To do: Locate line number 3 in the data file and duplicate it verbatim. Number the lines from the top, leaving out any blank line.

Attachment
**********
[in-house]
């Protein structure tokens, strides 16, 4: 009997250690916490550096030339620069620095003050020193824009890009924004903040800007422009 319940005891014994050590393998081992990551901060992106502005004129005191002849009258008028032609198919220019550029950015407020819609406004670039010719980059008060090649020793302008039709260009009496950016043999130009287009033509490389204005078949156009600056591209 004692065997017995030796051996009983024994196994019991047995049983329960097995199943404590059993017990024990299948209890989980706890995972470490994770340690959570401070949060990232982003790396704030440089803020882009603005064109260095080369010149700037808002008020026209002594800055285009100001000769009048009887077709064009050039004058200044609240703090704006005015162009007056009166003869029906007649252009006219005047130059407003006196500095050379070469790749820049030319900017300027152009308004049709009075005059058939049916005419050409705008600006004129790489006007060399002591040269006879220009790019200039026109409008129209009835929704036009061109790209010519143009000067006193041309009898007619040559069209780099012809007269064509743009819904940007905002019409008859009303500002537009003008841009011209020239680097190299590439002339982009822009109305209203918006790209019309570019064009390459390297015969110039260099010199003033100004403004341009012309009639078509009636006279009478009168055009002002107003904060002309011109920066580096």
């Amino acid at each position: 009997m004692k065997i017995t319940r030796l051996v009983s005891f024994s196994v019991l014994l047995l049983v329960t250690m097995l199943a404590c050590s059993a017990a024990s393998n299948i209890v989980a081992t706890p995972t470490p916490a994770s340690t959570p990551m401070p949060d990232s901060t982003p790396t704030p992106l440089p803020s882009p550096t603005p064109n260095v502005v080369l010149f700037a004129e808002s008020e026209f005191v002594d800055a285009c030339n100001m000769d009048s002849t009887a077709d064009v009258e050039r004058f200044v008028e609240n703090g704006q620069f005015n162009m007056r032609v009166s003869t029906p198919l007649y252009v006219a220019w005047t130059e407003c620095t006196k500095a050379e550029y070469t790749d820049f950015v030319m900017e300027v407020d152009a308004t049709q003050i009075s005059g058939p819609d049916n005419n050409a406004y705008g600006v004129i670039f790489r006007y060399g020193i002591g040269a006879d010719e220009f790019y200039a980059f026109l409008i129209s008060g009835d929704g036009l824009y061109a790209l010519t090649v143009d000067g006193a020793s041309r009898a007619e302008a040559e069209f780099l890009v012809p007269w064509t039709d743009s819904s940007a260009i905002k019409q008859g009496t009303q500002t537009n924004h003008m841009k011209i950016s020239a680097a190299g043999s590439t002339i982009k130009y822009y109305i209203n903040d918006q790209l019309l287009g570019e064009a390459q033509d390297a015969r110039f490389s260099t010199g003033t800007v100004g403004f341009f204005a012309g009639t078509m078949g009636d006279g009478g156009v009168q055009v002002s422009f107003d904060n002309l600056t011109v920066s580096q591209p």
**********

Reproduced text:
């Amino acid at each position: 009997m004692k065997i017995t319940r030796l051996v009983s005891f024994s196994v019991l014994l047995l049983v329960t250690m097995l199943a404590c050590s059993a017990a024990s393998n299948i209890v989980a081992t706890p995972t470490p916490a994770s340690t959570p990551m401070p949060d990232s901060t982003p790396t704030p992106l440089p803020s882009p550096t603005p064109n260095v502005v080369l010149f700037a004129e808002s008020e026209f005191v002594d800055a285009c030339n100001m000769d009048s002849t009887a077709d064009v009258e050039r004058f200044v008028e609240n703090g704006q620069f005015n162009m007056r032609v009166s003869t029906p198919l007649y252009v006219a220019w005047t130059e407003c620095t006196k500095a050379e550029y070469t790749d820049f950015v030319m900017e300027v407020d152009a308004t049709q003050i009075s005059g058939p819609d049916n005419n050409a406004y705008g600006v004129i670039f790489r006007y060399g020193i002591g040269a006879d010719e220009f790019y200039a980059f026109l409008i129209s008060g009835d929704g036009l824009y061109a790209l010519t090649v143009d000067g006193a020793s041309r009898a007619e302008a040559e069209f780099l890009v012809p007269w064509t039709d743009s819904s940007a260009i905002k019409q008859g009496t009303q500002t537009n924004h003008m841009k011209i950016s020239a680097a190299g043999s590439t002339i982009k130009y822009y109305i209203n903040d918006q790209l019309l287009g570019e064009a390459q033509d390297a015969r110039f490389s260099t010199g003033t800007v100004g403004f341009f204005a012309g009639t078509m078949g009636d006279g009478g156009v009168q055009v002002s422009f107003d904060n002309l600056t011109v920066s580096q591209p």